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powerd++(8)		  BSD System Manager's Manual		   powerd++(8)

     powerd++ -- CPU clock speed daemon

     powerd++ -h
     powerd++ [-vf] [-a	mode] [-b mode]	[-n mode] [-m freq] [-M	freq]
	      [-p ival]	[-s cnt] [-P file]

     The powerd++ daemon monitors the system load and adjusts the CPU clock
     speed accordingly.	 It is a drop-in replacement for powerd(8) and sup-
     ports two modes of	operation, a load feedback control loop	or fixed fre-
     quency operation.

     The following argument types can be given:

     mode    The mode is either	a load target or a fixed freq.	The powerd(8)
	     modes are interpreted as follows:
	     maximum, max
		     Use the highest clock frequency.
	     minimum, min
		     Use the lowest clock frequency.
	     adaptive, adp
		     A target load of 0.5 (50%).
	     hiadaptive, hadp
		     A target load of 0.375 (37.5%).

	     If	a scalar number	is given, it is	interpreted as a load.

     load    A load is either a	fraction in the	range [0.0, 1.0] or a percent-
	     age in the	range [0%, 100%].

     freq    A clock frequency consists	of a number and	a frequency unit.
		   Hz, KHz, MHz, GHz, THz
	     The unit is not case sensitive, if	omitted	MHz are	assumed	for
	     compatibility with	powerd(8).

     ival    A time interval can be given in seconds or	milliseconds.
		   s, ms
	     An	interval without a unit	is treated as milliseconds.

     cnt     A positive	integer.

     file    A file name.

     The following options are supported:

     -h, --help
	     Show usage	and exit

     -v, --verbose
	     Be	verbose	and produce initial diagnostics	on stderr.

     -f, --foreground
	     Stay in foreground, produce an event log on stdout.

     -a, --ac mode
	     Mode to use while the AC power line is connected (default hadp).

     -b, --batt	mode
	     Mode to use while battery powered (default	adp).

     -n, --unknown mode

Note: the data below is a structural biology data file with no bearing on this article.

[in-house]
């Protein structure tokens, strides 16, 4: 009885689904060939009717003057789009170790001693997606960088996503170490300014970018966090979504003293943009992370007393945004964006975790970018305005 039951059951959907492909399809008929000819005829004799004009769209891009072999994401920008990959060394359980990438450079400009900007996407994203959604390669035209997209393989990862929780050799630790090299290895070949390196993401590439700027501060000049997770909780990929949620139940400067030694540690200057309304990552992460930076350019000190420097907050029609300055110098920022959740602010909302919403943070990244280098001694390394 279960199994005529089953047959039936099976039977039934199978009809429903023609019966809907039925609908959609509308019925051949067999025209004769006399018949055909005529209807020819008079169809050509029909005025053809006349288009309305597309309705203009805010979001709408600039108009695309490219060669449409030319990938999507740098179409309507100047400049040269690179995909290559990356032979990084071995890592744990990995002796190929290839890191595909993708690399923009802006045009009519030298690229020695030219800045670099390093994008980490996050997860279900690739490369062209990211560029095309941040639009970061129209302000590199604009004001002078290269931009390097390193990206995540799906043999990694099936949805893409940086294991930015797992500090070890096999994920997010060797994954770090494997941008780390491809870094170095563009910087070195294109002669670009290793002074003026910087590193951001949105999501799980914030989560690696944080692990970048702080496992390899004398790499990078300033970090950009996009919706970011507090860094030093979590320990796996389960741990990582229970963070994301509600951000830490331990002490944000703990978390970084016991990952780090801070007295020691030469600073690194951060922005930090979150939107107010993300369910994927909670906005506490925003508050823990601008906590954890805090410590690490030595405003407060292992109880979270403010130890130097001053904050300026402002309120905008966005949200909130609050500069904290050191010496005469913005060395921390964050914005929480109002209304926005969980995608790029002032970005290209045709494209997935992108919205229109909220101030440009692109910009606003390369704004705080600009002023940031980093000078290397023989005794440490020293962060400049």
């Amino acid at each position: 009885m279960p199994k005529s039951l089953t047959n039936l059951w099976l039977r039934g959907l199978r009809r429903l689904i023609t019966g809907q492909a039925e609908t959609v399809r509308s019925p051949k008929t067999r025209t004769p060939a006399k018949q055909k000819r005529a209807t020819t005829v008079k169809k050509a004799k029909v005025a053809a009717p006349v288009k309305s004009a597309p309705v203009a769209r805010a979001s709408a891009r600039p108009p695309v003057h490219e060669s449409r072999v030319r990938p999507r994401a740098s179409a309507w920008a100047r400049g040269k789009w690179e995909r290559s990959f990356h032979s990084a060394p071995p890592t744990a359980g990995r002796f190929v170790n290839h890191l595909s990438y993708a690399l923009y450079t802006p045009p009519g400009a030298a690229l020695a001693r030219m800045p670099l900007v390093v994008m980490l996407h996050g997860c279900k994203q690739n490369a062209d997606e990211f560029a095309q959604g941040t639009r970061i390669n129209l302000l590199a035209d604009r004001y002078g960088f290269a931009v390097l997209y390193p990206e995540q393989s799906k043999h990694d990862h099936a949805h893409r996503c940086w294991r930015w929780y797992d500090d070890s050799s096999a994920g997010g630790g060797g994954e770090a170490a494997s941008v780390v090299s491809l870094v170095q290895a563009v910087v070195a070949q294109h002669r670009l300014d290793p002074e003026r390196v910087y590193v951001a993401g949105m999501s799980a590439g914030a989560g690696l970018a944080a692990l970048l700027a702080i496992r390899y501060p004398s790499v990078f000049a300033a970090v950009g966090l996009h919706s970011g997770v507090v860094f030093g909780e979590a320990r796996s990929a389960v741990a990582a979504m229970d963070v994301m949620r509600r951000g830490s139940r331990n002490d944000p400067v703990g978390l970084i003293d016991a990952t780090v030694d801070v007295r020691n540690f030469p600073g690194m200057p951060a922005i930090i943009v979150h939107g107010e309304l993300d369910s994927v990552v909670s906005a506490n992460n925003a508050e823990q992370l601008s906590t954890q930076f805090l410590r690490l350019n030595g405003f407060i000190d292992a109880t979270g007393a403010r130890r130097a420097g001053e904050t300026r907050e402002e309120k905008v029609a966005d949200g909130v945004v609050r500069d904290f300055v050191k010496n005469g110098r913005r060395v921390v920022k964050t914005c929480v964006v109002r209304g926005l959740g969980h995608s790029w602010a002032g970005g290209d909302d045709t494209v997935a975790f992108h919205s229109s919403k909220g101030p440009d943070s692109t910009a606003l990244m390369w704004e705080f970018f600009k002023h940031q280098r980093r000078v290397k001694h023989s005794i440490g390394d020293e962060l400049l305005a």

Mode to use while the power line state is unknown (default	hadp).

     -m, --min freq
	     The lowest	CPU clock frequency to use (default 0Hz).

     -M, --max freq
	     The highest CPU clock frequency to	use (default 1THz).

     --min-ac freq
	     The lowest	CPU clock frequency to use on AC power.

     --max-ac freq
	     The highest CPU clock frequency to	use on AC power.

     --min-batt	freq
	     The lowest	CPU clock frequency to use on battery power.

     --max-batt	freq
	     The highest CPU clock frequency to	use on battery power.

     -p, --poll	ival
	     The polling interval that is used to take load samples and	update
	     the CPU clock (default 0.5s).

     -s, --samples cnt
	     The number	of load	samples	to use to calculate the	current	load.
	     The default is 4.

     -P, --pid file
	     Use an alternative	pidfile, the default is	/var/run/
	     The default ensures that powerd(8)	and powerd++ are not run si-

     -i, -r load
	     Legacy arguments from powerd(8) not applicable to powerd++	and
	     thus ignored.

     The powerd++ daemon can be	run as an rc(8)	service. Add the following
     line to rc.conf(5):
     Command line arguments can	be set via powerdxx_flags.

     The loadrec(1) and	loadplay(1) tools offer	the possibility	to record sys-
     tem loads and replay them.

     This section describes the	operation of powerd++.

     Both powerd(8) and	powerd++ have in common, that they work	by polling
     kern.cp_times via sysctl(3), which	is an array of the accumulated loads
     of	every core. By subtracting the last cp_times sample the	loads over the
     polling interval can be determined. This information is used to set a new